NDP election platform promises to 'build a better Yukon'
Party promises new style government, environmental protection, First Nation reconciliation
The Yukon New Democrats unveiled a sweeping election platform on Friday in Whitehorse, promising a different style of government, protection for the environment, and a new relationship with Yukon First Nations.
The NDP will offer "a government that believes in social justice and the well-being of all Yukoners, not just a chosen few," leader Liz Hanson told reporters gathered at the Yukon Arts Centre.
The NDP was the last of the three major parties to unveil its full election platform this week, though many NDP promises have already been announced during the campaign, including $50 million over five years to help jump start a renewable energy sector in the Yukon.
After five years in opposition, advocating for change, Hanson says the New Democrats are ready to implement their ideas.
'A new Yukon,' Hanson promises
"It's time," proclaims the cover of the 30-page election platform, which includes other promises such as:
- modernizing Yukon mining legislation, to address conflicts which have plagued the industry;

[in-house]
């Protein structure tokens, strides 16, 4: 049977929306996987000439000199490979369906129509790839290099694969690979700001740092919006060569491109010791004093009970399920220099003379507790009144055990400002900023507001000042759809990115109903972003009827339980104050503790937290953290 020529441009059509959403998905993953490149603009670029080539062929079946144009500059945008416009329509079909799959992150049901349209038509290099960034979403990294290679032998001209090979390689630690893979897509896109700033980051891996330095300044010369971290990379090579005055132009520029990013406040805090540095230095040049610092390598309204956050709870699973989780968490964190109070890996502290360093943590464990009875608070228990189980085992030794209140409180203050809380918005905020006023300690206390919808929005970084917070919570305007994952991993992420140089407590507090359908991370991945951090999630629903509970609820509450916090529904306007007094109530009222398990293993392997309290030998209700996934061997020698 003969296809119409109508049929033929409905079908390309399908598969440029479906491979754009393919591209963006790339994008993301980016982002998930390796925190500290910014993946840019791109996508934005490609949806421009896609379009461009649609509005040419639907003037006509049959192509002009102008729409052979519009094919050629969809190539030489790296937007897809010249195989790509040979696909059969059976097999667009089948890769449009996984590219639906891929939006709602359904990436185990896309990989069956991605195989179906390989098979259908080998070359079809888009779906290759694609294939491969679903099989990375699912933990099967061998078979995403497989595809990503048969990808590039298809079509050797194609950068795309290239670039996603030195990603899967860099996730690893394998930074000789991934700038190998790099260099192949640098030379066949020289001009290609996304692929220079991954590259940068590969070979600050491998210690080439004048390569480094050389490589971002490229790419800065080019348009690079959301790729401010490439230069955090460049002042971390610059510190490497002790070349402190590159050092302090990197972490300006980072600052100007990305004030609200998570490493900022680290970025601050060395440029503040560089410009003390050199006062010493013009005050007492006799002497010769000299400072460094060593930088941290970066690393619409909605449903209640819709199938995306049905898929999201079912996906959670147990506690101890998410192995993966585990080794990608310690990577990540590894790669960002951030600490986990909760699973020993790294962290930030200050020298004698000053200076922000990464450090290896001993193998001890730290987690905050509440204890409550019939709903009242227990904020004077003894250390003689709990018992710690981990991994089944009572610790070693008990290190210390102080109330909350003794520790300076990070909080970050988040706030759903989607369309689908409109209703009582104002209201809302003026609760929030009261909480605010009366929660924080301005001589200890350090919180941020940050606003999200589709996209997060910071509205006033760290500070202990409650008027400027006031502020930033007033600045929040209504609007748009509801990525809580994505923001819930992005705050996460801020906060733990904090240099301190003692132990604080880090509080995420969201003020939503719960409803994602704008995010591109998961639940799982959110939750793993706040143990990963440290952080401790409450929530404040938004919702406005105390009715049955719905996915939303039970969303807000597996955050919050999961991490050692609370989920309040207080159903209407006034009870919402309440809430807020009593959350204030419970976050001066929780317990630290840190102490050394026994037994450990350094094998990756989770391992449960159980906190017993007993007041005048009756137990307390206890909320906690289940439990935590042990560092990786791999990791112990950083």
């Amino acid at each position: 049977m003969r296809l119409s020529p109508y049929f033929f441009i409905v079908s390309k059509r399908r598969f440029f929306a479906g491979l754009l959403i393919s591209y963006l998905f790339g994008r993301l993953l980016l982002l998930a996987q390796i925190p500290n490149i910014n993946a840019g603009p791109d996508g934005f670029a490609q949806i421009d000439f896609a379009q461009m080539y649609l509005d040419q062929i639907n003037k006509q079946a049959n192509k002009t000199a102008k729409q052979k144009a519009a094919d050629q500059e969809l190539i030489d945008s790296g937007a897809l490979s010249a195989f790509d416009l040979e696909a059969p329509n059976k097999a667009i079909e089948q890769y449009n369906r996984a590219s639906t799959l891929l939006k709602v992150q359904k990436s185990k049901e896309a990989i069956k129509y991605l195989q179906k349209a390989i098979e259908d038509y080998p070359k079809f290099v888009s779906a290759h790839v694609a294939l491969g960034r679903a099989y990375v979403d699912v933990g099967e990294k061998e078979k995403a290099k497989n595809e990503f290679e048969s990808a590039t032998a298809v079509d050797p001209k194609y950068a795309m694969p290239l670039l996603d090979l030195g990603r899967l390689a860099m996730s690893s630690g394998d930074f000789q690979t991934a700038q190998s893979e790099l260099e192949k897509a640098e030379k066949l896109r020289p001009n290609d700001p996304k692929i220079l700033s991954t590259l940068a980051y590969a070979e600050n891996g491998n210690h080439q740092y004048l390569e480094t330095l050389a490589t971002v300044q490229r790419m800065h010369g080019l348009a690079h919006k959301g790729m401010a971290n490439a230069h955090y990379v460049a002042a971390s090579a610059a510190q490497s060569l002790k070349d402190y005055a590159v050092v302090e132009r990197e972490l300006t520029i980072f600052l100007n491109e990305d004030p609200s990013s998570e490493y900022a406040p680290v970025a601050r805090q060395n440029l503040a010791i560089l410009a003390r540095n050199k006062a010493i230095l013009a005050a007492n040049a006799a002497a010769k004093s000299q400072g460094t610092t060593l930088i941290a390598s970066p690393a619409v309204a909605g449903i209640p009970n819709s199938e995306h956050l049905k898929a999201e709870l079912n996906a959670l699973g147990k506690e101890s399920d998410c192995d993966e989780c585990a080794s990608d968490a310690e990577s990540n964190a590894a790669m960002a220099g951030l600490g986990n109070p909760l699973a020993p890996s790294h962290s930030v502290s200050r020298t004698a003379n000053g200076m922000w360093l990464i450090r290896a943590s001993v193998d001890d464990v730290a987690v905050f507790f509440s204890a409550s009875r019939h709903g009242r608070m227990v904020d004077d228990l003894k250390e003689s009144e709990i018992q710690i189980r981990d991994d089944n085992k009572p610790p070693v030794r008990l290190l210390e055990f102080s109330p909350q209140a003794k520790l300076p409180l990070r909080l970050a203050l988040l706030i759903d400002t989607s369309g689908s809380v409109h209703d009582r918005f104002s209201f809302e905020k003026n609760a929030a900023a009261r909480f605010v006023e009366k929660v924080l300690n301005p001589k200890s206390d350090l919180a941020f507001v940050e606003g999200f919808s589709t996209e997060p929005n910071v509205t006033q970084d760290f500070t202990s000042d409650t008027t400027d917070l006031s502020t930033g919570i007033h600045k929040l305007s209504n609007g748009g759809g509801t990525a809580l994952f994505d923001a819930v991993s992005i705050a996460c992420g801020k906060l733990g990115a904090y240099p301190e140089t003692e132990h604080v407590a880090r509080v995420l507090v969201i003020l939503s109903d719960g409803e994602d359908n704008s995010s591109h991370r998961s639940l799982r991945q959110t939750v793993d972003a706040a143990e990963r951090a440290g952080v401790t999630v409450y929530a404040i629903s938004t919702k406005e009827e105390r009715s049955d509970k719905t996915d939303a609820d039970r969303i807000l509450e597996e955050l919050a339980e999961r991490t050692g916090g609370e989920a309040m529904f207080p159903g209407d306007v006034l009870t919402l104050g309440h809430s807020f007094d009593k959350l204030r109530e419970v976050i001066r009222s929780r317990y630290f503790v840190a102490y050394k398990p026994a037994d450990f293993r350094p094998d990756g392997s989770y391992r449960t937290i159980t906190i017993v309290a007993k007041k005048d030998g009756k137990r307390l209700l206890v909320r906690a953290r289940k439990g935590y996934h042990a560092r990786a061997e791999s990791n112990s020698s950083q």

- a ban on fracking.
- electoral reform, promising to replace the first-past-the-post voting system, based on consultation with Yukoners
- Yukon minimum wage will rise to at least $15 per hour over their first mandate
- Aboriginal Day will be a statutory holiday
- free first year tuition at Yukon College for Yukoners
Hanson says her government would protect the Peel Watershed by assigning new "Peel-friendly" lawyers to the Supreme Court of Canada appeal hearing set for February.
A long term priority, she says, is creating "a new Yukon", akin to the vision of Elijah Smith in his 1973 Yukon land claim document, "Together today for our children tomorrow."
"If we can achieve that sense of reconciliation in the next five years, that will be an amazing achievement," said Hanson.
The NDP leader says her platform promises are all affordable, including a plan to lower income taxes for Yukon's poorest, and raising taxes for those who can afford it.
Additional funding, she suggests, will come from a carbon tax, proceeds of which will be shared with Yukoners in need.